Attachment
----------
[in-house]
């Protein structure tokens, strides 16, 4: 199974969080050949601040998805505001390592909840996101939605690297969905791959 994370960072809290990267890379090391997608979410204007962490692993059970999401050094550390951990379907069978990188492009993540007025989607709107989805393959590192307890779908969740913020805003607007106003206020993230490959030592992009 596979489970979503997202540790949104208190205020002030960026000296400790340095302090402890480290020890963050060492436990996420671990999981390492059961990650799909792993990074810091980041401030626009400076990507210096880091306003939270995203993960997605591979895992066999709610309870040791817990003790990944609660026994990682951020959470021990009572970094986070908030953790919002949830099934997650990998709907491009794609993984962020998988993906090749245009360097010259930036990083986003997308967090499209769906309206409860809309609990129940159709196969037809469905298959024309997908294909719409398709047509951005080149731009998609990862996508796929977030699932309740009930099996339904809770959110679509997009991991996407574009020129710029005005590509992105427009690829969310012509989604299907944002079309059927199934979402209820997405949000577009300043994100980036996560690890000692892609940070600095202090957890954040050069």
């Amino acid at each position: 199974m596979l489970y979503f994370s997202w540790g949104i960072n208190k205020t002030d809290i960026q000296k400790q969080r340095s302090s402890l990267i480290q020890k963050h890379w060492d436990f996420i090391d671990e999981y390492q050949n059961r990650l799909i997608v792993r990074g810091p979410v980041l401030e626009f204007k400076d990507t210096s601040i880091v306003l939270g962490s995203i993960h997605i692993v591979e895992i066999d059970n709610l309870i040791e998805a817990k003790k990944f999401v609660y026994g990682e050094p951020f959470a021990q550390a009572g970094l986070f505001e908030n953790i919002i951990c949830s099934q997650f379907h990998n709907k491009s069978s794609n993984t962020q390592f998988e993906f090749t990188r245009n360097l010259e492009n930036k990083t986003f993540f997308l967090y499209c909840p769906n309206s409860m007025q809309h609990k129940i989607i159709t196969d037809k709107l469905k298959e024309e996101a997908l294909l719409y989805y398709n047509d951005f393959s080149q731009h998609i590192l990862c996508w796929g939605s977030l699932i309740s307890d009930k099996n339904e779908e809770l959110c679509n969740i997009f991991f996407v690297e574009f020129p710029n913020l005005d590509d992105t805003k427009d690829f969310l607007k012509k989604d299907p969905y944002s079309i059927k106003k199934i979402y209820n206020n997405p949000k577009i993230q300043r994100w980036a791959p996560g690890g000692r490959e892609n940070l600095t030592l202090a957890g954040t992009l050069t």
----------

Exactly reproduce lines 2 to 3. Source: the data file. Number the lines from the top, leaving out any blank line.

């Protein structure tokens, strides 16, 4: 199974969080050949601040998805505001390592909840996101939605690297969905791959 994370960072809290990267890379090391997608979410204007962490692993059970999401050094550390951990379907069978990188492009993540007025989607709107989805393959590192307890779908969740913020805003607007106003206020993230490959030592992009 596979489970979503997202540790949104208190205020002030960026000296400790340095302090402890480290020890963050060492436990996420671990999981390492059961990650799909792993990074810091980041401030626009400076990507210096880091306003939270995203993960997605591979895992066999709610309870040791817990003790990944609660026994990682951020959470021990009572970094986070908030953790919002949830099934997650990998709907491009794609993984962020998988993906090749245009360097010259930036990083986003997308967090499209769906309206409860809309609990129940159709196969037809469905298959024309997908294909719409398709047509951005080149731009998609990862996508796929977030699932309740009930099996339904809770959110679509997009991991996407574009020129710029005005590509992105427009690829969310012509989604299907944002079309059927199934979402209820997405949000577009300043994100980036996560690890000692892609940070600095202090957890954040050069």
């Amino acid at each position: 199974m596979l489970y979503f994370s997202w540790g949104i960072n208190k205020t002030d809290i960026q000296k400790q969080r340095s302090s402890l990267i480290q020890k963050h890379w060492d436990f996420i090391d671990e999981y390492q050949n059961r990650l799909i997608v792993r990074g810091p979410v980041l401030e626009f204007k400076d990507t210096s601040i880091v306003l939270g962490s995203i993960h997605i692993v591979e895992i066999d059970n709610l309870i040791e998805a817990k003790k990944f999401v609660y026994g990682e050094p951020f959470a021990q550390a009572g970094l986070f505001e908030n953790i919002i951990c949830s099934q997650f379907h990998n709907k491009s069978s794609n993984t962020q390592f998988e993906f090749t990188r245009n360097l010259e492009n930036k990083t986003f993540f997308l967090y499209c909840p769906n309206s409860m007025q809309h609990k129940i989607i159709t196969d037809k709107l469905k298959e024309e996101a997908l294909l719409y989805y398709n047509d951005f393959s080149q731009h998609i590192l990862c996508w796929g939605s977030l699932i309740s307890d009930k099996n339904e779908e809770l959110c679509n969740i997009f991991f996407v690297e574009f020129p710029n913020l005005d590509d992105t805003k427009d690829f969310l607007k012509k989604d299907p969905y944002s079309i059927k106003k199934i979402y209820n206020n997405p949000k577009i993230q300043r994100w980036a791959p996560g690890g000692r490959e892609n940070l600095t030592l202090a957890g954040t992009l050069t």